"We have become so accustomed to employer-provided medical care that we regard it as part of the natural order. Yet it is thoroughly illogical. Why single out medical care? Food is more essential to life than medical care. Why not exempt the cost of food from taxes if provided by the employer?
Employer financing of medical care has caused the term insurance to acquire a rather different meaning in medicine than in most other contexts. We generally rely on insurance to protect us against events that are highly unlikely to occur but that involve large losses if they do occur—major catastrophes, not minor, regularly recurring expenses. We insure our houses against loss from fire, not against the cost of having to cut the lawn. We insure our cars against liability to others or major damage, not against having to pay for gasoline. Yet in medicine, it has become common to rely on insurance to pay for regular medical examinations and often for prescriptions.
This is partly a question of the size of the deductible and the copayment, but it goes beyond that. "Without medical insurance" and "without access to medical care" have come to be treated as nearly synonymous. Moreover, the states and the federal government have increasingly specified the coverage of insurance for medical care to a detail not common in other areas. The effect has been to raise the cost of insurance and to limit the options open to individuals. Many, if not most, of the "medically uninsured" are persons who for one reason or another do not have access to employer-provided medical care and are unable or unwilling to pay the cost of the only kinds of insurance contracts available to them.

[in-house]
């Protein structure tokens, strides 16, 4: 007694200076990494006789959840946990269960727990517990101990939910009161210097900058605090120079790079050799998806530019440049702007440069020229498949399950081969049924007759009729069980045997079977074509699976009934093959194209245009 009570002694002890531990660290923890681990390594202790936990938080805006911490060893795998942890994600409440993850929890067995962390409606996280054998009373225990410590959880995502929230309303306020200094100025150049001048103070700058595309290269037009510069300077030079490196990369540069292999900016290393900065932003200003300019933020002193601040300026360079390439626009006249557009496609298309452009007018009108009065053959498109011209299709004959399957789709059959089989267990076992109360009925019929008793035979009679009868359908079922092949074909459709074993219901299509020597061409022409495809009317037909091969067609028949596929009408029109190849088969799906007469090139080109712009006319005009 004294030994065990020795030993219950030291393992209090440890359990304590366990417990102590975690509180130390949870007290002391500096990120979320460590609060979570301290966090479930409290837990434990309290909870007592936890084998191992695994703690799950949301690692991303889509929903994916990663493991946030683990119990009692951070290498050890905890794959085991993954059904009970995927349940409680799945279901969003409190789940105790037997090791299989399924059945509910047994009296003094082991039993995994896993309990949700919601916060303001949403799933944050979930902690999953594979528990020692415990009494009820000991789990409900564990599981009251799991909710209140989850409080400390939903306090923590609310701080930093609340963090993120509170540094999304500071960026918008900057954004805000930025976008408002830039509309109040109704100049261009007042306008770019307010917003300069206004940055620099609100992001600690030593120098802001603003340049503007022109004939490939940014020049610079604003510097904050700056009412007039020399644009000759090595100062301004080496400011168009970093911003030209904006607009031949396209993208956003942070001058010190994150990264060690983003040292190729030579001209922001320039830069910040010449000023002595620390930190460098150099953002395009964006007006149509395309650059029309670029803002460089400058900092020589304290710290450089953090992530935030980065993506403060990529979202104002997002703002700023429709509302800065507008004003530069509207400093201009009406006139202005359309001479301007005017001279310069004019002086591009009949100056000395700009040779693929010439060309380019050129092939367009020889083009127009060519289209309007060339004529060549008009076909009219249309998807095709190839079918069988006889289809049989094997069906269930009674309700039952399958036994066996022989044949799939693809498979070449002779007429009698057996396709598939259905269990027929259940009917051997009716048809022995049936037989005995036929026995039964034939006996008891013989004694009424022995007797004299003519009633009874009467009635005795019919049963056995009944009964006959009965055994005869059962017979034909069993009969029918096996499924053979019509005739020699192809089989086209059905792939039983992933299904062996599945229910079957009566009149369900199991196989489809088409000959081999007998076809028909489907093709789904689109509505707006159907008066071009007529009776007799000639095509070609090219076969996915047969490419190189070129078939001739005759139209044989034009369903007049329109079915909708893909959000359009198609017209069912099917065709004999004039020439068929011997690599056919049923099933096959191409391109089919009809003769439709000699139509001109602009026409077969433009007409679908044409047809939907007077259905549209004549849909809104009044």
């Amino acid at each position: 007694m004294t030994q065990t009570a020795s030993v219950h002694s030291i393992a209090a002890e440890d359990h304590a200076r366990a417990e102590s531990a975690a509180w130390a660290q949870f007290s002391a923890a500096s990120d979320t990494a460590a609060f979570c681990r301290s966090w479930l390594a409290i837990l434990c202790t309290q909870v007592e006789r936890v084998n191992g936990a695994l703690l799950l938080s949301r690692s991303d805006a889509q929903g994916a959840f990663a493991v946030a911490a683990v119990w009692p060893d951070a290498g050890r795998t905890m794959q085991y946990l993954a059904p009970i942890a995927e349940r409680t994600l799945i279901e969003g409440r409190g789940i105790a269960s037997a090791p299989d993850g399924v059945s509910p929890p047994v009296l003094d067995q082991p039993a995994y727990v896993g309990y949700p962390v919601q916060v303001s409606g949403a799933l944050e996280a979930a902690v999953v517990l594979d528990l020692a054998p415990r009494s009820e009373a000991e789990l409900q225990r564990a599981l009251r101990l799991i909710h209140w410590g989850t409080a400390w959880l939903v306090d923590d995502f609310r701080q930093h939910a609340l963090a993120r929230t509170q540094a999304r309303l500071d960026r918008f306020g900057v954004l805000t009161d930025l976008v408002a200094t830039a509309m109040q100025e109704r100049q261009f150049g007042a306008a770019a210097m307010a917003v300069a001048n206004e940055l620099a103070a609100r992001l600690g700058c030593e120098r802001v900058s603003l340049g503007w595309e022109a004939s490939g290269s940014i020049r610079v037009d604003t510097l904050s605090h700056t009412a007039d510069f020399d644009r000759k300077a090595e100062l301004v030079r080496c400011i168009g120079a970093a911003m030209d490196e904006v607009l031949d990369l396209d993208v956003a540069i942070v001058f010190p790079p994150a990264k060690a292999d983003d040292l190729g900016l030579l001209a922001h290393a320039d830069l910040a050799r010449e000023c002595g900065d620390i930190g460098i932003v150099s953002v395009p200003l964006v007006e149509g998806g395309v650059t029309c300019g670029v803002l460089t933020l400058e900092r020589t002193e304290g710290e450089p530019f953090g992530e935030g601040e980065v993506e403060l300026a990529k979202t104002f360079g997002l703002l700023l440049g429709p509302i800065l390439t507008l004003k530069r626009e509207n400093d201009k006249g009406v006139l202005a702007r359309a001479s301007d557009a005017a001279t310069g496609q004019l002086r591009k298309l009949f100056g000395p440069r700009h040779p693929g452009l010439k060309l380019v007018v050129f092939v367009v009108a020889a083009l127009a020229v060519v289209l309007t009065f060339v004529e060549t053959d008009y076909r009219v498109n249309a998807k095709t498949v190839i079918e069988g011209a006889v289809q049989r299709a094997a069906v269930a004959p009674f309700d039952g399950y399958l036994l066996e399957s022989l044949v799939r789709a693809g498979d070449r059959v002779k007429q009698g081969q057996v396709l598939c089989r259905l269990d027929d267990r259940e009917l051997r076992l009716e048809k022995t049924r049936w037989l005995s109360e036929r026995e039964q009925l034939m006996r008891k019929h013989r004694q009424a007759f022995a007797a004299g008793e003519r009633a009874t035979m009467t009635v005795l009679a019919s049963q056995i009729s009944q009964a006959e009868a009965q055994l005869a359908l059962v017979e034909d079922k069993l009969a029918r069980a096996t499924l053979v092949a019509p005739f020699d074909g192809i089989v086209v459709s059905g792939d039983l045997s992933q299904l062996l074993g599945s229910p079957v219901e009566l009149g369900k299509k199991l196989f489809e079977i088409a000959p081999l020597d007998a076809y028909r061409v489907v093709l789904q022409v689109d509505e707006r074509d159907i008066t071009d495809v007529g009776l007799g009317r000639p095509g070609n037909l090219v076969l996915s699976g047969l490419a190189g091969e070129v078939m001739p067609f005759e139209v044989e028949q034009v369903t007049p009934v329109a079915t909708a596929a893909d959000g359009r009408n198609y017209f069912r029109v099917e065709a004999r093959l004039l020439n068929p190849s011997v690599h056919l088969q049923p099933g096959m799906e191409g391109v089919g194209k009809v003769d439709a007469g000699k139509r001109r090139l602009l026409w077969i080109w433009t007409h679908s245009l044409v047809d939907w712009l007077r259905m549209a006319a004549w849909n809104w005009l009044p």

If the tax exemption for employer-provided medical care and Medicare and Medicaid had never been enacted, the insurance market for medical care would probably have developed as other insurance markets have. The typical form of medical insurance would have been catastrophic insurance (i.e., insurance with a very high deductible)."
From the conclusion:
"The high cost and inequitable character of our medical care system are the direct result of our steady movement toward reliance on third-party payment. A cure requires reversing course, reprivatizing medical care by eliminating most third-party payment, and restoring the role of insurance to providing protection against major medical catastrophes.
The ideal way to do that would be to reverse past actions: repeal the tax exemption of employer-provided medical care; terminate Medicare and Medicaid; deregulate most insurance; and restrict the role of the government, preferably state and local rather than federal, to financing care for the hard cases. However, the vested interests that have grown up around the existing system, and the tyranny of the status quo, clearly make that solution not feasible politically. Yet it is worth stating the ideal as a guide to judging whether proposed incremental changes are in the right direction."